Our enticement last fall of one of the leading virologists in the United States to start work as the DCI's Senior Science and Technology Advisor for Nonproliferation. The near term focus will be BW, but we hope over time to broaden this advisor's purview to include other WMD disciplines.
We have assembled an outside Panel of outside top scientists, technical administrators, and senior individuals from academia, private industry, the national labs, the military, and the public health services to give strategic advice to the DCI. This Panel will hold its inaugural meeting next week.
We are increasing representation from DIA, FBI, NSA, NIMA, the military intelligence organizations and other agencies, such as Commerce and Customs, throughout the Center's operations, while also increasing the rotation of NPC analysts out into the Community.
We are enhancing cooperation within the Intelligence, Policy, Defense, Law Enforcement, and Public Health Communities to counter nuclear, biological, chemical, and even radiological terrorism. For example, I co-chair with the FBI the Intelligence Subgroup of the Weapons of Mass Destruction Preparedness Working Group established under PDD-62.
Finally, we are developing new tools and new approaches for analysts that are beginning to bear fruit. We are employing new funds and seeking new opportunities to combat proliferation across the board, including seeking the help of outside experts to attack the issue of proliferation surprise.
Our recent efforts in the ballistic missile arena provide a good example of how we are addressing this last point. In preparing for this year's annual report to Congress on foreign missile developments, we included significant additional outside expertise and red teaming:
Private-sector contractors helped us identify alternative development paths that future ballistic missiles could take, including specific technologies and potential hurdles involved. These efforts include assessments of the effects of increased foreign assistance.
We have scheduled a conference with the Center for Strategic and International Studies to have academia and others postulate future politico-economic environments that foster missile sales and increasing foreign assistance.
Last summer, the Intelligence Community published a classified paper that postulated ways a country could demonstrate an ICBM capability with a space launch vehicle (SLV), and examined various ways it could convert its SLVs into ICBMs. This work also fed into the 1999 report as a generic look at some alternative approaches.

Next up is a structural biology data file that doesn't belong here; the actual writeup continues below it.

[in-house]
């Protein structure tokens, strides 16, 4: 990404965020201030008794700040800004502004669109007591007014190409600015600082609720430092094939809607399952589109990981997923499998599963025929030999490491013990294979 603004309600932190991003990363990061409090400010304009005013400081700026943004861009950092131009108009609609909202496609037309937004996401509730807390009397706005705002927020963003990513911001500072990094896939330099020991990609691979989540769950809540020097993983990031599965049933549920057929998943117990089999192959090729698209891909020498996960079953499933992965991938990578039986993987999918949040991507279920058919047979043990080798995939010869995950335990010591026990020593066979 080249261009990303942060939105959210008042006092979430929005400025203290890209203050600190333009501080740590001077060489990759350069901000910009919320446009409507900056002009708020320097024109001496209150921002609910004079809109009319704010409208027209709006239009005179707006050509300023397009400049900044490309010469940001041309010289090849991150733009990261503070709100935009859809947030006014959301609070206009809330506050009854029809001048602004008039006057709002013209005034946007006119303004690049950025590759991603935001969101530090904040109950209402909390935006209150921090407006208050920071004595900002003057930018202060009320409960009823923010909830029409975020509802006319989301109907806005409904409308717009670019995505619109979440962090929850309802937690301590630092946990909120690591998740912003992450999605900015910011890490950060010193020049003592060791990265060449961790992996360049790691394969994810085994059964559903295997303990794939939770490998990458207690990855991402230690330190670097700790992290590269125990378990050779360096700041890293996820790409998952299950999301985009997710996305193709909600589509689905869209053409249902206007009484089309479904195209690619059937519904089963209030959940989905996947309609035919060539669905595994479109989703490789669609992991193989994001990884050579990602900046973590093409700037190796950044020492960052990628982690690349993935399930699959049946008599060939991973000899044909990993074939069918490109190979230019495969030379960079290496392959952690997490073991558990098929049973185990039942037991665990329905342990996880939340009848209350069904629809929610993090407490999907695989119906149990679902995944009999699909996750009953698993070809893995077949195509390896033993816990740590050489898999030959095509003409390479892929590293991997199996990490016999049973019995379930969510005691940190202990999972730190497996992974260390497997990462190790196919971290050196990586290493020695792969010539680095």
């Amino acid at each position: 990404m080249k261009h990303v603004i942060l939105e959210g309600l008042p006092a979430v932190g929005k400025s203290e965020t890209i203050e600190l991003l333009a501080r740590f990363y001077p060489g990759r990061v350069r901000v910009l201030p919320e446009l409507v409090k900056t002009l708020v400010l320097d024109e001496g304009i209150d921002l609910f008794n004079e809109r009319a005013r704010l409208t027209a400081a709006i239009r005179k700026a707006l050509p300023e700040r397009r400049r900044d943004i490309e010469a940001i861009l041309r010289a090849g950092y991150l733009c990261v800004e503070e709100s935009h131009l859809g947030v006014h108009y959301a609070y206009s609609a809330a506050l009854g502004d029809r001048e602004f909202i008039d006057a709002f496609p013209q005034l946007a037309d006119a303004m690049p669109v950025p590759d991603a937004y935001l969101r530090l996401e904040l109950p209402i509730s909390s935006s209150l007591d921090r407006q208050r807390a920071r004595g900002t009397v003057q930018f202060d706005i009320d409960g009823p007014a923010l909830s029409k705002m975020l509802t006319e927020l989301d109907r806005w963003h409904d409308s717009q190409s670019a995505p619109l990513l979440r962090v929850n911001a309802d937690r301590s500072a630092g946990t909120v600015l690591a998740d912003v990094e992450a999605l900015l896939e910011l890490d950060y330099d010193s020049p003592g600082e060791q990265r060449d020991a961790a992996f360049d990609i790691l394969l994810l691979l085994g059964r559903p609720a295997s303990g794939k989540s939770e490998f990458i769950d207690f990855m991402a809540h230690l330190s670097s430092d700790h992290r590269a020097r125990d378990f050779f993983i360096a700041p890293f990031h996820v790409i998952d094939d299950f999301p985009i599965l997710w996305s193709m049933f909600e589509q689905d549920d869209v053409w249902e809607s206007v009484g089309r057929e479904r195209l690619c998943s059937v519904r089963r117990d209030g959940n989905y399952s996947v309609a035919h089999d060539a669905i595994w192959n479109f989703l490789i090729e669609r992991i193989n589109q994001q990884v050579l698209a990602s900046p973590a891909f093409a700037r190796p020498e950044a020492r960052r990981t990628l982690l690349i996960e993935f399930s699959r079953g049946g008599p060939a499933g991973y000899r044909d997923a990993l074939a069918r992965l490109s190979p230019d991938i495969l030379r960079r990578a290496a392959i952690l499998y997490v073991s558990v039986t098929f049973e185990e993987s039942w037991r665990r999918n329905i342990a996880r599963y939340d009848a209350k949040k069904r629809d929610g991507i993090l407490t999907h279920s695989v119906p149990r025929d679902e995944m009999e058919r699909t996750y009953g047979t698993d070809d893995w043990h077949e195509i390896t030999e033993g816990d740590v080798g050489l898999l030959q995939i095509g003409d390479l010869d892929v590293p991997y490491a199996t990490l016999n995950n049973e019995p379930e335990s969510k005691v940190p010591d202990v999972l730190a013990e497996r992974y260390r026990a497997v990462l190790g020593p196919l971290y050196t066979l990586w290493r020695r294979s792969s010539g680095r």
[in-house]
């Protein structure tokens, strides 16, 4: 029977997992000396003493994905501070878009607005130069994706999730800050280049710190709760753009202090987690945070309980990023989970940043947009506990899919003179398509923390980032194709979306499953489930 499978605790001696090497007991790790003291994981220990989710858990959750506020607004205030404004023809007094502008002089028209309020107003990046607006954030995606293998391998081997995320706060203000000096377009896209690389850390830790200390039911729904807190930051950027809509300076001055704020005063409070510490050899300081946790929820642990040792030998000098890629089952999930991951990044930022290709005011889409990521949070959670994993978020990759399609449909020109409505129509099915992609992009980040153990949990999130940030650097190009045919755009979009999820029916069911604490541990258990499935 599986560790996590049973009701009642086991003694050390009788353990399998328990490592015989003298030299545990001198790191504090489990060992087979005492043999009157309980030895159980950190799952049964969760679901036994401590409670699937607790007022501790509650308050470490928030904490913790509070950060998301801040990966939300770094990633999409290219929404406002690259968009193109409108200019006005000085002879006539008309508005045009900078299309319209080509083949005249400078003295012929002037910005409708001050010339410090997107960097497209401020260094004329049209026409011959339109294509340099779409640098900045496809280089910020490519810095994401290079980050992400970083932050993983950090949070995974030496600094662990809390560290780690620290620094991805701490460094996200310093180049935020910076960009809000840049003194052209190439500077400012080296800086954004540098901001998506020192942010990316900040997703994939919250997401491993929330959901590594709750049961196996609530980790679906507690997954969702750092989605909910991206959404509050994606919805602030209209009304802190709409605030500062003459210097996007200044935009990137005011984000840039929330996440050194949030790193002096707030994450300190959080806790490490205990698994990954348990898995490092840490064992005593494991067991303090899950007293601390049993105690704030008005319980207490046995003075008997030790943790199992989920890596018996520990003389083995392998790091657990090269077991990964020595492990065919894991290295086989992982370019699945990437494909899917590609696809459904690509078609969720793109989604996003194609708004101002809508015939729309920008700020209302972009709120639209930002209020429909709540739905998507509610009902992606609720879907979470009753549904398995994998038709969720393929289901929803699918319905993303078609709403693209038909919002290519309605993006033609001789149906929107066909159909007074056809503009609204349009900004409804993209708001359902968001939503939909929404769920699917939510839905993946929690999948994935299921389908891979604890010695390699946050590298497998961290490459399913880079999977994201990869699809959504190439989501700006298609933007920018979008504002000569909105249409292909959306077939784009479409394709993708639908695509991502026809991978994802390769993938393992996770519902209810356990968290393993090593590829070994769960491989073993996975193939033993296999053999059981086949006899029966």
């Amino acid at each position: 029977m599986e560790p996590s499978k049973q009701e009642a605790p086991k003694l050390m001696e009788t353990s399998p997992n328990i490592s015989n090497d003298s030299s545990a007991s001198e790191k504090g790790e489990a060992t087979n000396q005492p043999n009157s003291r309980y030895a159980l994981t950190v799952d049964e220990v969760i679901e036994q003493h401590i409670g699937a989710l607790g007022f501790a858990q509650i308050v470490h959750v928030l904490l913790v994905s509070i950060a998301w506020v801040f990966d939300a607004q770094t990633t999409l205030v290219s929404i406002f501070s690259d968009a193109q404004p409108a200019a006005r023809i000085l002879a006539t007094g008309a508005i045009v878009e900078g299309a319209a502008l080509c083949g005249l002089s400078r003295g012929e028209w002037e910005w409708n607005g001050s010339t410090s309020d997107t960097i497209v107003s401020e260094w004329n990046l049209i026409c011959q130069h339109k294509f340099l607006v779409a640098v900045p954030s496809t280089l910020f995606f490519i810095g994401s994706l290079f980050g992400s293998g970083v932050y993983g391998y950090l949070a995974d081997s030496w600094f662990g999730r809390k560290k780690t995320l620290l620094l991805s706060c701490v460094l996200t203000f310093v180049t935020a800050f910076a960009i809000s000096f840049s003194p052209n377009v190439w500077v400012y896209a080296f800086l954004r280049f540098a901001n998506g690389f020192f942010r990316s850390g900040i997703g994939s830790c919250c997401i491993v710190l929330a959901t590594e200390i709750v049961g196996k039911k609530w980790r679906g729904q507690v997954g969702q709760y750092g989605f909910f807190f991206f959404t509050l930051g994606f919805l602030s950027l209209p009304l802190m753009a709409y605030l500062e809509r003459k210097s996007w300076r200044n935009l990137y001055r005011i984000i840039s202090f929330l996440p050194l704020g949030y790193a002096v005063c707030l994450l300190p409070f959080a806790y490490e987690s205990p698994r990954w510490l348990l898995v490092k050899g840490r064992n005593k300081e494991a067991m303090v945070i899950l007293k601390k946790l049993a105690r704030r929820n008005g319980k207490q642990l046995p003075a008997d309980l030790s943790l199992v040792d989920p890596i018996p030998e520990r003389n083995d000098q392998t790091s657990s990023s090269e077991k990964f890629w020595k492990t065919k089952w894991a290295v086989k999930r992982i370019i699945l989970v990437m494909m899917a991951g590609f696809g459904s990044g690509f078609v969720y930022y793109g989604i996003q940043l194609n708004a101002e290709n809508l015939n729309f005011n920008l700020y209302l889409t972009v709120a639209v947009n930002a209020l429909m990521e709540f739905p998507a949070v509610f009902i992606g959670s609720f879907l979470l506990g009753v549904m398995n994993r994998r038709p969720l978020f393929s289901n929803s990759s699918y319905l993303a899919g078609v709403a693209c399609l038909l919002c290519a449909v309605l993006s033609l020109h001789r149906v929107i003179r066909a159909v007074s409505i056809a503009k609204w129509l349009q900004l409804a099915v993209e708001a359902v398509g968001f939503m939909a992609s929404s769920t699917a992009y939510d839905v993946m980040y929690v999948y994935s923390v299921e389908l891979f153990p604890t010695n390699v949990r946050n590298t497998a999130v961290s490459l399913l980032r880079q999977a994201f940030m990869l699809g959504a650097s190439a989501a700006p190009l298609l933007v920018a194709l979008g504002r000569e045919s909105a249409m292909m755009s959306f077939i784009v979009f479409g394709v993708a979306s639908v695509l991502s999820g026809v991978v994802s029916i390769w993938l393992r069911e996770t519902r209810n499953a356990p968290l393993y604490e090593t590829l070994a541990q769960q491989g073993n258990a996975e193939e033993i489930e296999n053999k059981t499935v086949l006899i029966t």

Drafting is underway on a paper that examines how countries could push Scud technology beyond perceived limits. Scientists and nonscientists are involved. Sometimes, those already outside the box can think outside the box more readily.
I mention the above examples from our missile analysis, but similar efforts are underway in the nuclear, biological, and chemical areas as well.
In closing, let me reiterate our concern regarding the proliferation of weapons of mass destruction and long-range delivery systems worldwide. This concern should, and does, motivate us all to do everything we can to counter the threat and to defend against it. Our efforts have received a tremendous boost from the support we have received here on the Hill to provide funding for a number of measures that will strengthen our intelligence capabilities. Moreover, the DCI has launched a Strategic Direction initiative that will strengthen our clandestine collection and analytical work by putting more operations officers on foreign streets and more analysts on accounts, and then support them to the hilt with the best tools available.
In addition, the new positions of Deputy Director of Central Intelligence for Community Management and the Assistant Director of Central Intelligence for Collection give the DCI effective new tools for carrying out his responsibilities in planning, programs, and budget development, requirements management, and acquisition oversight across agency and disciplinary lines. Both officers play an important role in forging interagency strategies, including for collection, against WMD and proliferation issues.
I believe that the changes we have made or are implementing will enhance the overall effectiveness of the Intelligence Community in managing and expanding our efforts to support US national nonproliferation goals. Although many steps have been taken to improve our understanding of the threat, we cannot guarantee that we will be able to anticipate or collect against every military action or terrorist act involving WMD.
There is more that needs to be done, and we will work with many players throughout the US Government on the next steps. Although the growing WMD and ballistic missile threat cannot be met by US Intelligence alone, our work will be crucial to defending American interests and protecting American lives.